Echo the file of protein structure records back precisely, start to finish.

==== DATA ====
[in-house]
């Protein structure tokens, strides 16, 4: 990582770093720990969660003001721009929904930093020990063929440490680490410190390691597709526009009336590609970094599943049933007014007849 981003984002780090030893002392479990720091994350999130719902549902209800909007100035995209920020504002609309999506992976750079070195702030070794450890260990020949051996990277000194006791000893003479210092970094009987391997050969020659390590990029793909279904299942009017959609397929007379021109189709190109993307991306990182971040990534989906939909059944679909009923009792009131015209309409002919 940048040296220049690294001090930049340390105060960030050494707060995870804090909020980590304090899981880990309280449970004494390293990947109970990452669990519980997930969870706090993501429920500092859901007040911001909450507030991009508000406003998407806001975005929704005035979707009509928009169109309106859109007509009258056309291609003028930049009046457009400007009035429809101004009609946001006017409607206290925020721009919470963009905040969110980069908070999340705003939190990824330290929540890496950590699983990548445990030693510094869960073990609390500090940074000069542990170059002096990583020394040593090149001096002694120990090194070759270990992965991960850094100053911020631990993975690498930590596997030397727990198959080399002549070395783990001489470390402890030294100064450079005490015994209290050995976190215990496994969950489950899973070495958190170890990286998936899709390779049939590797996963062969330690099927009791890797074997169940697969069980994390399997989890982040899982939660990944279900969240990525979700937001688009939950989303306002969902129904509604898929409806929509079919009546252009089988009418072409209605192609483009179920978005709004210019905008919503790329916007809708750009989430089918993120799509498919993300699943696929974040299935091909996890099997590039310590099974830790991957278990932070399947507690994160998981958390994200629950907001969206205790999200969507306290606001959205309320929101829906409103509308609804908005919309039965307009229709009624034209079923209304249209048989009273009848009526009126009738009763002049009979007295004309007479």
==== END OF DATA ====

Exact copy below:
[in-house]
């Protein structure tokens, strides 16, 4: 990582770093720990969660003001721009929904930093020990063929440490680490410190390691597709526009009336590609970094599943049933007014007849 981003984002780090030893002392479990720091994350999130719902549902209800909007100035995209920020504002609309999506992976750079070195702030070794450890260990020949051996990277000194006791000893003479210092970094009987391997050969020659390590990029793909279904299942009017959609397929007379021109189709190109993307991306990182971040990534989906939909059944679909009923009792009131015209309409002919 940048040296220049690294001090930049340390105060960030050494707060995870804090909020980590304090899981880990309280449970004494390293990947109970990452669990519980997930969870706090993501429920500092859901007040911001909450507030991009508000406003998407806001975005929704005035979707009509928009169109309106859109007509009258056309291609003028930049009046457009400007009035429809101004009609946001006017409607206290925020721009919470963009905040969110980069908070999340705003939190990824330290929540890496950590699983990548445990030693510094869960073990609390500090940074000069542990170059002096990583020394040593090149001096002694120990090194070759270990992965991960850094100053911020631990993975690498930590596997030397727990198959080399002549070395783990001489470390402890030294100064450079005490015994209290050995976190215990496994969950489950899973070495958190170890990286998936899709390779049939590797996963062969330690099927009791890797074997169940697969069980994390399997989890982040899982939660990944279900969240990525979700937001688009939950989303306002969902129904509604898929409806929509079919009546252009089988009418072409209605192609483009179920978005709004210019905008919503790329916007809708750009989430089918993120799509498919993300699943696929974040299935091909996890099997590039310590099974830790991957278990932070399947507690994160998981958390994200629950907001969206205790999200969507306290606001959205309320929101829906409103509308609804908005919309039965307009229709009624034209079923209304249209048989009273009848009526009126009738009763002049009979007295004309007479």